So, yes, I applaud Bart’s emphasis on the diversity of early Christian writings.  And yet, I think I was also right in choosing the Oxford Annotated NRSV Bible for my students.  While an historian of early Christianity should, I think, ignore canonical boundaries, as Bart sought to do, at the same time these canonical boundaries became important for the later development of the Christian tradition as the biblical canon provided the common touchstone for the ongoing formation of Christian identity (or identities!) in ways that something like the Gospel of Thomas or the Protoevangelium of James did not.  Since I was teaching at a Roman Catholic university (and as a Protestant to boot!), I thought it was important for students to develop an appreciation for how the Bible functioned as an authoritative source for Christian reflection across the centuries (along with church tradition, human reasoning, and human experience — the so-called “quadrilateral” sources of authority).  I still think so.

Perhaps another way to put it is that in my career as a NT scholar, who also happens to be an ordained Presbyterian minister, I think of myself as having one foot in the academy and one foot in the church.  In trying to stand while straddling these two rather different institutions and cultures I believe that each helps to keep the other honest.  The church must be attentive to academic scholarship lest it risk being out of touch with what the best research shows not only about Christian origins but also about how biblical interpretations have affected the developing life of various church traditions.

At the same time, it is important for academic scholarship to be attentive and responsive to what is actually going on in the world, be it a Russian invasion of Ukraine or the political appropriation of biblical texts in ways that turn their meaning upside down. (This is like Karl Barth’s “Bible in one hand, newspaper in the other.”) [[BDE: The German scholar Karl Barth was the most famous theologian of the 20th century]] This is not to say that historical reconstruction of earliest Christianity should subordinate such academic research to modern concerns and debates.

It is important to be aware of, however, and honest about ways that particular ideological approaches to historical research can affect what one sees, just as we need to be able to see how various ideologies impact the appropriations of biblical texts for our current times.  We need to be wary of reading the biblical text anachronistically, as if words and translations are not dynamic and changing (just look at all the different translations for malakoi and arsenokoitai in 1 Cor 6:9!) [[BDE: these are words sometimes translated as “effeminate” and “homosexual” — but the translation issues are highly complicated]].  We need to be wary of reading biblical texts of long ago onto our present situations without taking into serious account changing contexts and changing worldviews.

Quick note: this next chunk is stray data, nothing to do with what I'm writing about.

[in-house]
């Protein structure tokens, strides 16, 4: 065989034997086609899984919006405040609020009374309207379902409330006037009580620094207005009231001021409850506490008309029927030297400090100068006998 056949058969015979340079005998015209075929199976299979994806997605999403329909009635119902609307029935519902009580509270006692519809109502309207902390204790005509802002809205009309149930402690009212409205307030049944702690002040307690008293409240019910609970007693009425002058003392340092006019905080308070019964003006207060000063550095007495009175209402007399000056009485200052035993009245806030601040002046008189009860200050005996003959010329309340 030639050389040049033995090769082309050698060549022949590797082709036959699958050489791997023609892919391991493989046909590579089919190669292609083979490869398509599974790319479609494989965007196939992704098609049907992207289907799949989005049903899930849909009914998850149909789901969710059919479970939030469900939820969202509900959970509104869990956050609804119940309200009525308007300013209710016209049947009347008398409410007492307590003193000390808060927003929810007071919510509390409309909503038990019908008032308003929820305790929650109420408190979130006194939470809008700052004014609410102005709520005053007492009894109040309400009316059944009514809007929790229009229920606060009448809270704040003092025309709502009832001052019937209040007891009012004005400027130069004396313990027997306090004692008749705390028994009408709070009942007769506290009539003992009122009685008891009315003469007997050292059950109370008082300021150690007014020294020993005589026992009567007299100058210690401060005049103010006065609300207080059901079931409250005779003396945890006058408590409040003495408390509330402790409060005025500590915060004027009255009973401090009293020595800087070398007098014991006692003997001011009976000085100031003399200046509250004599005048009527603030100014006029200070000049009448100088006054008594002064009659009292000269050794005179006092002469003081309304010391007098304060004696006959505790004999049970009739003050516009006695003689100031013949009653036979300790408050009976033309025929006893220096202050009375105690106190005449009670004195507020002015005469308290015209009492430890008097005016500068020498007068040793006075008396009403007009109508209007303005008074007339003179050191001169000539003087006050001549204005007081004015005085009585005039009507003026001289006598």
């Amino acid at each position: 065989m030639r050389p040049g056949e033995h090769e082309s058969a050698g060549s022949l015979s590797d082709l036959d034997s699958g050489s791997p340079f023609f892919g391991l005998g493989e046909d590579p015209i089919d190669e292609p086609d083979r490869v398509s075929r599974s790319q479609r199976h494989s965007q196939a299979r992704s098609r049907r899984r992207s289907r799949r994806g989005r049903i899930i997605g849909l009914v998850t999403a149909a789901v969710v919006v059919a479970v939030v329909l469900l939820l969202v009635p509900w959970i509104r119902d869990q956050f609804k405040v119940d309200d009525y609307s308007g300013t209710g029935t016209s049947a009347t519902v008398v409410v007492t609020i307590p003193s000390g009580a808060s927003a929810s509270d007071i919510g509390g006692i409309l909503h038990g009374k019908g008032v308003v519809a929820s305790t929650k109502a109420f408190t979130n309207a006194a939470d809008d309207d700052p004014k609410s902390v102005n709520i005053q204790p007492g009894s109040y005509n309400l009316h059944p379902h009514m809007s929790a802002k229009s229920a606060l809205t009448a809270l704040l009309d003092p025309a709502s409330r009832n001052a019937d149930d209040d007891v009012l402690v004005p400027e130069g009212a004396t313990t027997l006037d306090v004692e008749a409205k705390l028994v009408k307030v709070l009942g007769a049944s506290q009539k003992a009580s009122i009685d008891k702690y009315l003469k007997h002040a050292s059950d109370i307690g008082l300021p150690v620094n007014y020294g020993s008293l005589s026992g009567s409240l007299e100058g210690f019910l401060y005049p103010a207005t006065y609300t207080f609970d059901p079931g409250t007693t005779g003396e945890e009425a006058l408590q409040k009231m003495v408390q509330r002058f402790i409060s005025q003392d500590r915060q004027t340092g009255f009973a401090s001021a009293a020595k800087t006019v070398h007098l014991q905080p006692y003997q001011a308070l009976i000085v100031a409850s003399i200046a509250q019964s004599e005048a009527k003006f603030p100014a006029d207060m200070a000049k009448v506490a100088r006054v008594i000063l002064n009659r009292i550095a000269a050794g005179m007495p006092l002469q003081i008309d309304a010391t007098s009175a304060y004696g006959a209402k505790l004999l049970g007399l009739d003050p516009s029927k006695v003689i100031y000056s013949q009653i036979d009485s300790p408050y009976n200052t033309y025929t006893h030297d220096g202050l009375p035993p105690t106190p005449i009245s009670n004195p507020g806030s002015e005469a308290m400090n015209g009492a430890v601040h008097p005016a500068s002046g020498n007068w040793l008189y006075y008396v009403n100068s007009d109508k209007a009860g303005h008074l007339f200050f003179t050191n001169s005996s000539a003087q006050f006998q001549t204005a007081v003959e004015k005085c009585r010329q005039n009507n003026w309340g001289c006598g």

While I may identify my two primary conversation partners as the academy and the church, there are certainly other conversation partners with which to engage.  In thinking about Bart Ehrman and the Blog he has established, I am struck that he has crafted a three-fold conversation that includes the academy (Bart’s primary home), an educated public (via the Blog) interested in Christian origins, and various communities in need.  Bart’s academic credentials are rather self-evident.  Bart’s determination to engage with people beyond the university proper is manifest in the dynamic character of the Blog.  And the ability of the Blog structure to leverage considerable resources in service to communities in need strikes me as living well into ethical admonitions we find in Matthew 25:31-46, whether in raising funds for Ukrainian refugees and Doctors Without Borders, or in addressing the needs of the homeless and hungry in Durham and beyond through the work of The Urban Ministries of Durham, the Food Bank of Central and Eastern North Carolina, the Durham Literacy Center, and CARE.  (It’s no coincidence that during his time in Princeton Bart volunteered and taught in an adult literacy program.)

I should perhaps also mention that Bart introduced my wife Judy to me at an SBL meeting back in 1994 in Chicago, purely out of common academic interests (Bart was Judy’s Ph.D. advisor at UNC.  Judy Yates Siker has also contributed posts to this blog.).  Judy and I dated cross-country for two years, and when we married in early 1997 Bart was best man in our wedding.  (Well, I was the “best” man, but I think Bart would dispute that!). Since our retirement from teaching in 2018 and our move from Los Angeles to Raleigh (Judy’s a native tarheel), it has been great to be able to spend more time with Bart and his much better half, Sarah.

It is a joy to celebrate the 10th anniversary of the blog, and in so doing to celebrate the ongoing engaged academic discussions of the blog with an international community of people interested in Christian origins, a community that provides essential care for people in need both abroad and at home.  And, ok, it’s a joy to celebrate Bart and his many accomplishments along the way, the Blog being one of his most cherished endeavors.